States and NGOs welcome discussion of pledges by Human Rights Council candidates
Saturday, 27 October 2012 18:59


In anticipation of the Human Rights Council elections on 12 November 2012, the International Service for Human Rights (ISHR) and Amnesty International, with the support of the Permanent Missions of Mexico and Switzerland, held an event entitled ‘Human Rights Council Elections: A Discussion of Candidates’ Aspirations and Visions of Memberships’. Held on 19 October 2012, the event gave candidates an opportunity to present their vision for membership on the Human Rights Council (the Council) and respond to questions on how they would realise their pledges and commitments, if elected.


Regrettably, only eight of the eighteen candidates for election chose to participate in the event: Argentina, Estonia, Germany, Greece, Ireland, Montenegro, Sweden and USA, presented and discussed their pledges. However, the candidates present were for the most part represented at the highest levels and the event was well attended by both States and civil society. The discussion was chaired by Ambassador Christian Strohal, the Permanent Representative of Austria to the UN in Geneva and Vice-President of the Council.


In accordance with the General Assembly resolution that created the Council, States electing members are directed to “take into account the contribution of candidates to the promotion and protection of human rights and their voluntary pledges and commitments made thereto”. Though States failed to agree to a public pledge review mechanism during the creation of the Council and later during its 5-year review, this event offered a voluntary platform for candidates wishing to discuss their pledges ahead of the election. The candidates’ pledges can be linked to here.


Key Areas of Discussion


All candidates were asked a common question in advance about whether they considered that the Council is living up to expectations in terms of prevention and response to human rights emergencies and what they would do if elected to strengthen this aspect of the Council’s mandate.


Most candidates acknowledged significant progress in reacting to emergencies compared to its predecessor the Commission on Human Rights, while recognising that improvements were needed. Argentina noted that the picture was mixed on prevention and response but that prevention had been more successful. Germany noted the need for a more responsive Council with greater impact on the ground. Greece cited positive Council responses to Cote D’Ivoire and Libya, but noted the reaction to emergencies still needed improvement. Ireland shared its view that the Council has only partially met expectations but has shown real capacity for robust engagement, in Syria and Libya for example. Noting that the capacity for the Council to consider emergencies needs continuing work, Ireland hoped States would be able to return to the question of objective trigger mechanisms for emergency sessions. The US shared its view that the Council is far more likely to live up to expectations with the US as a member as it has taken a leading role on emergencies during its first term. The US noted that its commitment, capacity, and unique collaboration led to positive consequences.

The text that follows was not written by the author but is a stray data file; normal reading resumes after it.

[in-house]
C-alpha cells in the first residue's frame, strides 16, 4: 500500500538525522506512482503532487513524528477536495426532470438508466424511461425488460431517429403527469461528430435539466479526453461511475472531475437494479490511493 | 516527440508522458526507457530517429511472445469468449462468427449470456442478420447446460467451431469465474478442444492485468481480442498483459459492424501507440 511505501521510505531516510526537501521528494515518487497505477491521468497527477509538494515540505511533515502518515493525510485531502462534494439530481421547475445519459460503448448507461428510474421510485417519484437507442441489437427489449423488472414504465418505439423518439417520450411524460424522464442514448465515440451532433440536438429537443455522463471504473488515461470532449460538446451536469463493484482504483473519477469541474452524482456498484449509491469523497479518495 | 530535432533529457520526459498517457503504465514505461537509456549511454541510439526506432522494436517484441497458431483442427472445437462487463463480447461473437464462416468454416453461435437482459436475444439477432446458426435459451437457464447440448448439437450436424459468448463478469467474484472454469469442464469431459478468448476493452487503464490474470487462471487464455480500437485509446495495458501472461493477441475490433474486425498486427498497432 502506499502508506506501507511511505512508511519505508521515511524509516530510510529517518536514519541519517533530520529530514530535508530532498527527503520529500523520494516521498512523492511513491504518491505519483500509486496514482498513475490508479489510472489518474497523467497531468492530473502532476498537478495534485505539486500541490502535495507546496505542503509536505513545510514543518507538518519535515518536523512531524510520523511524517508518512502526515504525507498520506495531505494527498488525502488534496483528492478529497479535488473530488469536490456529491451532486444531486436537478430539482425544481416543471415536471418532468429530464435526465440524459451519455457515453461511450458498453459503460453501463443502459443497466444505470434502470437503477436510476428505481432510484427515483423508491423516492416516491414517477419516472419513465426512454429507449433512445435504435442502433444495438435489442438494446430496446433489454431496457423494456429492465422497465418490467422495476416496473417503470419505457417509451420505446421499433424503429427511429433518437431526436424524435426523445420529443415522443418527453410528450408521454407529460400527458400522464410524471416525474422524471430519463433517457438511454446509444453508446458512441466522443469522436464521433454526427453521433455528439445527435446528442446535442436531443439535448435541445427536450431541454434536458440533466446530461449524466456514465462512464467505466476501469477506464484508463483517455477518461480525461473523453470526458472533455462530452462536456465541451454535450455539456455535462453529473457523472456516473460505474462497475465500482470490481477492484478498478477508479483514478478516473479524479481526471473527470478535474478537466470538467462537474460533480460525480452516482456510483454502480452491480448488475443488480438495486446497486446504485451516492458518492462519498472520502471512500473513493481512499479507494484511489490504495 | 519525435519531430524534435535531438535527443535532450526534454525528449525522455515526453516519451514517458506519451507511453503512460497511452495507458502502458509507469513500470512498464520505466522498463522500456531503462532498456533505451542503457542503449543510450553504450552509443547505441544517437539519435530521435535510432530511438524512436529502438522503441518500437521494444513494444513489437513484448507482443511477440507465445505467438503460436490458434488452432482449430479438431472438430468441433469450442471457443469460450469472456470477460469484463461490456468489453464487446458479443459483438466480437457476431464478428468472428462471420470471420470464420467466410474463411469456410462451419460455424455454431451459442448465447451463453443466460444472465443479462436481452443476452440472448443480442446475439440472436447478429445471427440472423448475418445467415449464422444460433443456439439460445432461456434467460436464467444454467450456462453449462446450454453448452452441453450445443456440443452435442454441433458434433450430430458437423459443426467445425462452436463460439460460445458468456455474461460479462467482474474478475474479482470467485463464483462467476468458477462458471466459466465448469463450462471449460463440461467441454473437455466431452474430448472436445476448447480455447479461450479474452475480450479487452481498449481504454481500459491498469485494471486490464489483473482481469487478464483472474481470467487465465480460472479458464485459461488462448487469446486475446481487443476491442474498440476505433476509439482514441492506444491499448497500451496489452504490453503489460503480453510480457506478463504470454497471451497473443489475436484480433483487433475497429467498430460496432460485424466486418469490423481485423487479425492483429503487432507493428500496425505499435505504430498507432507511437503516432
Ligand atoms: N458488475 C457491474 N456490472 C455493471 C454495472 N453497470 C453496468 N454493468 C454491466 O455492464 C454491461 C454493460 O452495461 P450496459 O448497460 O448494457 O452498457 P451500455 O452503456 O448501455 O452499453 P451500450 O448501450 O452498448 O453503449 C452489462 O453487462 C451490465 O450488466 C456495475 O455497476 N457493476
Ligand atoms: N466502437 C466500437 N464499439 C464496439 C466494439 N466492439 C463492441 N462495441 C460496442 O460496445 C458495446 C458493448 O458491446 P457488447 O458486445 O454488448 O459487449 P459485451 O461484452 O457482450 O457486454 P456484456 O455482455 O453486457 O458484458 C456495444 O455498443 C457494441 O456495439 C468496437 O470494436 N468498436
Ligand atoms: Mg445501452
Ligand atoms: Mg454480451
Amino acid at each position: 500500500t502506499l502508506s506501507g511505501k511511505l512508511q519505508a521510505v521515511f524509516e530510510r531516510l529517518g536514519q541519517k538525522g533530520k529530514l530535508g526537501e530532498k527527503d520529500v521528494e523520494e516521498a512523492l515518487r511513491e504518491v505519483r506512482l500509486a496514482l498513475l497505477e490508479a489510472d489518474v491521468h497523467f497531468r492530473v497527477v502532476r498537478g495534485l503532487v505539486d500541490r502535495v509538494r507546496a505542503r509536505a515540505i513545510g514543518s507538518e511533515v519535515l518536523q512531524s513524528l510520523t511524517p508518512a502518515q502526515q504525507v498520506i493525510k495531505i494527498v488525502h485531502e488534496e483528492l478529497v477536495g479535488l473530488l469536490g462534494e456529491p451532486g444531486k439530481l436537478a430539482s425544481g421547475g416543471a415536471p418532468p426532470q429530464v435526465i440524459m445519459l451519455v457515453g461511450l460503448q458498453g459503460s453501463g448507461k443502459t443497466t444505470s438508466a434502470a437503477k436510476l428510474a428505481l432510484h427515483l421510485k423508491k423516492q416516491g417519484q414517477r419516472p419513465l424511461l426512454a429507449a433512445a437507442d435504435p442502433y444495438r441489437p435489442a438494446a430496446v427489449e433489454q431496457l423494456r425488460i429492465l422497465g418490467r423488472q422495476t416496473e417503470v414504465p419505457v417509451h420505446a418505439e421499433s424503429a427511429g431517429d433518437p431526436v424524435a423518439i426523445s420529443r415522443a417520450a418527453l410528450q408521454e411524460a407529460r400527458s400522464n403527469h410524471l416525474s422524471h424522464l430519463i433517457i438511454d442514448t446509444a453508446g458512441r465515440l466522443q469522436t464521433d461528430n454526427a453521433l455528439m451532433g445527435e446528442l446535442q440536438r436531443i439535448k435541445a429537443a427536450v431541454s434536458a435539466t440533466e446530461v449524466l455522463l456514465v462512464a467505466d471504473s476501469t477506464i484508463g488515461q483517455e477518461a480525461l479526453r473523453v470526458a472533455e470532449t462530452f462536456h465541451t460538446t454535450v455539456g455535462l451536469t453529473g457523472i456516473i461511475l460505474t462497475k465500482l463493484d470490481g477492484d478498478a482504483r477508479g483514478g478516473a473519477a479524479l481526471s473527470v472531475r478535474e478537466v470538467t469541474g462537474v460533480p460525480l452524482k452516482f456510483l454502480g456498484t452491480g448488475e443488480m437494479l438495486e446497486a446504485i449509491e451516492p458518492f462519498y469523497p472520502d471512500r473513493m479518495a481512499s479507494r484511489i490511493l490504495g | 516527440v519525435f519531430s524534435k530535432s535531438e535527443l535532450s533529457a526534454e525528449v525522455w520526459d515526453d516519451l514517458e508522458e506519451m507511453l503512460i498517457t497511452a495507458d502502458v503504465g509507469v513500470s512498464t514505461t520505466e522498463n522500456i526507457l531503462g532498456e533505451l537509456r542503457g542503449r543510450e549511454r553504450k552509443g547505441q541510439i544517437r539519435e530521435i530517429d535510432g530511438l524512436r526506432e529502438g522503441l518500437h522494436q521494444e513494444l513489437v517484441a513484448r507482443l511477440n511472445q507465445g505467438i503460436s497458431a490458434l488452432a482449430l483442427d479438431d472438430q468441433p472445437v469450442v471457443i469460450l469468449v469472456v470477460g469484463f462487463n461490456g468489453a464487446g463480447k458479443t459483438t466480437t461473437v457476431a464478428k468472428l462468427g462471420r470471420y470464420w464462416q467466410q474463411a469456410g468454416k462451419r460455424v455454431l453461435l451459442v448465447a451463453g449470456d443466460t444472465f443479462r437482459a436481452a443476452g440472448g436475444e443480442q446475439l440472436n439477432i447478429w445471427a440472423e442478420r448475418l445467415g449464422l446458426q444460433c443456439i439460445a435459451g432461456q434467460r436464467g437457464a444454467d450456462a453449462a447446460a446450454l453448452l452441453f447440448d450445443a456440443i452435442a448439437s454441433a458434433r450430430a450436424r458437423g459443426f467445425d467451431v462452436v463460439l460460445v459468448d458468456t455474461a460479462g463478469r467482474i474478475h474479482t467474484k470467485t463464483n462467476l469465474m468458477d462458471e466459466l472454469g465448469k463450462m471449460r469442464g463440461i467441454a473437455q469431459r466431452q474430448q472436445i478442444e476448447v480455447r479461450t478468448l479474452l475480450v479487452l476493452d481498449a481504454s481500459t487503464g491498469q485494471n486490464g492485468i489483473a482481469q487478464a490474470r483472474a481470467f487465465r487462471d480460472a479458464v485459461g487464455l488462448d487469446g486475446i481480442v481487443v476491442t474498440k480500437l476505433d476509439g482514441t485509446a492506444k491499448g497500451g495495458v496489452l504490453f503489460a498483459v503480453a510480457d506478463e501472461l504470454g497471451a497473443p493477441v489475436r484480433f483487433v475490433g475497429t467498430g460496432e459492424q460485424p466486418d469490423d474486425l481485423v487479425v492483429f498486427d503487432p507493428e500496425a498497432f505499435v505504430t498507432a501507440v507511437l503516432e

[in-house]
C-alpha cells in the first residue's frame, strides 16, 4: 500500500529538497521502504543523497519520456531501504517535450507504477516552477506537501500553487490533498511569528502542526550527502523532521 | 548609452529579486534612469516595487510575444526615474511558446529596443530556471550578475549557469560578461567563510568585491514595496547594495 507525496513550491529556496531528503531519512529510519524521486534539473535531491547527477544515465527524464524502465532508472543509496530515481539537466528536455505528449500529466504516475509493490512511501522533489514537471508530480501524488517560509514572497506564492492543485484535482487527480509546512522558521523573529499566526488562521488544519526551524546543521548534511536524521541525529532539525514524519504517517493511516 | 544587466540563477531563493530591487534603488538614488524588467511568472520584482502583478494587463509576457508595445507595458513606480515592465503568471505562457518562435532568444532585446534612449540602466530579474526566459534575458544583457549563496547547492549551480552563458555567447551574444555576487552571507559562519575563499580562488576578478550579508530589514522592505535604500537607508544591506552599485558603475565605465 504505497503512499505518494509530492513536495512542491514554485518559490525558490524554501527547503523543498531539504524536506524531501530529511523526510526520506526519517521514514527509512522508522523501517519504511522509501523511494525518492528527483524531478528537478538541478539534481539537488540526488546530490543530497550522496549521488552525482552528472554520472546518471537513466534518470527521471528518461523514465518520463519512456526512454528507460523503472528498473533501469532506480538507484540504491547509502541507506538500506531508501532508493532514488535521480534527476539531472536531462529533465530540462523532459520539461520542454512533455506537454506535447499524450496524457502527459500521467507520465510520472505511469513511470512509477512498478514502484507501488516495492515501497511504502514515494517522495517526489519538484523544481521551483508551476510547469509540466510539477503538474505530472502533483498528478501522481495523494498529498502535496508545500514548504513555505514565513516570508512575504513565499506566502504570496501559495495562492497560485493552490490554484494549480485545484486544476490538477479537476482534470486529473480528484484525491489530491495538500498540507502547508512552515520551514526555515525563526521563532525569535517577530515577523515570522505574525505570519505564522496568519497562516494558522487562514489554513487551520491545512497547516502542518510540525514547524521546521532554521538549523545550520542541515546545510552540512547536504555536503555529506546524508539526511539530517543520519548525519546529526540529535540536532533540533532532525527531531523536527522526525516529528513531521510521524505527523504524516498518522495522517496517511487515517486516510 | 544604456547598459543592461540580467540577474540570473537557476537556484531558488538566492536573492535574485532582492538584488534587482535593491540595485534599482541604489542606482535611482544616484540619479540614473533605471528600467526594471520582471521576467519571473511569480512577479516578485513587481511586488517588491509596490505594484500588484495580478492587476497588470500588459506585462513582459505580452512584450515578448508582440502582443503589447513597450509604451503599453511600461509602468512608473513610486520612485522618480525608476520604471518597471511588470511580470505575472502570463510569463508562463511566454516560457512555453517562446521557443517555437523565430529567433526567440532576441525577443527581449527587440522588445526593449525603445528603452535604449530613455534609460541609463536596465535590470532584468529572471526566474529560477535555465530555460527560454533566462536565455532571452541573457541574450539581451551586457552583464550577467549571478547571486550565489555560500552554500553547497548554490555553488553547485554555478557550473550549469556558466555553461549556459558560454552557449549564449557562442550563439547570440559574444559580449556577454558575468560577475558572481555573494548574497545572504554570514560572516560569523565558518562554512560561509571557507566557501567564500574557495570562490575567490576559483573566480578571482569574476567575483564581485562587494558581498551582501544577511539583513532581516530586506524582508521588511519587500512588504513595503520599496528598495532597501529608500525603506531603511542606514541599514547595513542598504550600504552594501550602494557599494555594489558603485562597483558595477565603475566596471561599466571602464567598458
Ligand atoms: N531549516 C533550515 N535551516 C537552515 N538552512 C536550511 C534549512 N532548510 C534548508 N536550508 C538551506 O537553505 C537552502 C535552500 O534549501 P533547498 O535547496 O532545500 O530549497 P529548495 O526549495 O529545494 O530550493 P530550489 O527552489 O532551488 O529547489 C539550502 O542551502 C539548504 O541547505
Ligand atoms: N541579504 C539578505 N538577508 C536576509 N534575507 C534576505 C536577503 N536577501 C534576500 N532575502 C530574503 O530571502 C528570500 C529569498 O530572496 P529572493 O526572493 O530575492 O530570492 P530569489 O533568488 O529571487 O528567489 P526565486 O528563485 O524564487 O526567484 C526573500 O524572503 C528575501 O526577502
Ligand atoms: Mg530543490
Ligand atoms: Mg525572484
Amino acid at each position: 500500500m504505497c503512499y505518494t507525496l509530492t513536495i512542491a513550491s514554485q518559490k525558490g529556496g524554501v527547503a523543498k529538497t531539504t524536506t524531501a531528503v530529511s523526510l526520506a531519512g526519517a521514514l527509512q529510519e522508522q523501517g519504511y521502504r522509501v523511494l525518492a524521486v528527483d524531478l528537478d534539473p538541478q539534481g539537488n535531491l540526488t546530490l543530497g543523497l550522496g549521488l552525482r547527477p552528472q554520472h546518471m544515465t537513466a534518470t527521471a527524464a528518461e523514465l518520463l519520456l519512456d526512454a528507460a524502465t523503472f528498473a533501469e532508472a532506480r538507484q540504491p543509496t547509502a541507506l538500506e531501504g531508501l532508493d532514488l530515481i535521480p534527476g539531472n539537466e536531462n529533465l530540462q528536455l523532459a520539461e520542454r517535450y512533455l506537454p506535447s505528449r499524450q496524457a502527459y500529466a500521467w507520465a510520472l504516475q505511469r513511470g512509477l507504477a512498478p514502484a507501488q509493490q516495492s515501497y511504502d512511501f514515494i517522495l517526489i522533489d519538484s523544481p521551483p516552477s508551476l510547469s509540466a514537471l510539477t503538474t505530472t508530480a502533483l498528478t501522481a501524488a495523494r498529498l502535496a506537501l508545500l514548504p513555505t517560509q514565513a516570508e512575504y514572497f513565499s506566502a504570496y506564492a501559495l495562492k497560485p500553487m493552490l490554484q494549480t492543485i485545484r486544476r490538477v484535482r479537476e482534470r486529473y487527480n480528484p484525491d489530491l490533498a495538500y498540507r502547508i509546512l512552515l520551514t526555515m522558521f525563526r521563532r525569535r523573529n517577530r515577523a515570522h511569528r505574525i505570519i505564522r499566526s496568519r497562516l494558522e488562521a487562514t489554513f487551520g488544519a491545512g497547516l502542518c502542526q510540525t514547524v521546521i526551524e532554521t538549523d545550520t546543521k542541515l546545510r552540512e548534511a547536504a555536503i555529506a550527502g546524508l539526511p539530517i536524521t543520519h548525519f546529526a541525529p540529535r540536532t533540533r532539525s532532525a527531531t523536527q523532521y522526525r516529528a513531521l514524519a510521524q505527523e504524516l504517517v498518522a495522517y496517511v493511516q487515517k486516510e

States were also asked individual questions in advance relating to topics in their pledges (Argentina on transitional justice; Estonia on gender equality; Germany on racism; Greece on irregular migration; Ireland on hunger; Montenegro on violence against women, Sweden on internet freedom and the US on prevention of torture). States were asked what concrete steps had been taken recently to meet commitments and how these would be pursued as members of the Council.


Several States[1] and civil society representatives asked additional questions during the discussion period that followed. In addition to some country-specific questions, all candidates were asked to comment on vote trading, visions for strengthening the Universal Periodic Review (UPR), the process by which pledges are created, cooperation with/standing invitations to Special Procedures, and reprisals.  


Regarding vote trading, most candidates asserted that they do not trade votes with countries that commit gross human rights violations. Estonia, the US and Sweden indicated they do not participate in vote trading. Ireland and Greece were candid in their responses, stressing that, while vote trading should not exist, larger, more powerful countries tended to have leverage unavailable to smaller countries. On the UPR, both Sweden and Ireland stressed the importance of contributing to the UPR Voluntary Fund for Financial and Technical Assistance. Most candidates echoed the need for ‘effective’ standing invitations to Special Procedures by members of the Council. Ireland stated they would like to see the work of Special Procedures better incorporated into the work of the Council, for example through informal briefings tot eh Council outside regular and Special Sessions.


Many candidates also voiced their concern about reprisals against those cooperating with UN human rights mechanisms, including the Council. Sweden strongly condemned reprisals, stating governments should be ashamed at their continuation.  Germany echoed Sweden on the need to condemn and expose reprisals, noting that follow up should be carried out by governments through embassies.  Ireland voiced its deep concern about reprisals, commending the President of the Council, Ms. Laura Dupuy Lasserre and High Commissioner for Human Rights, Ms. Navi Pillay for consistently speaking out against reprisals.



[1] Liechtenstein, UK, Mexico



Last Updated on Thursday, 01 November 2012 16:56
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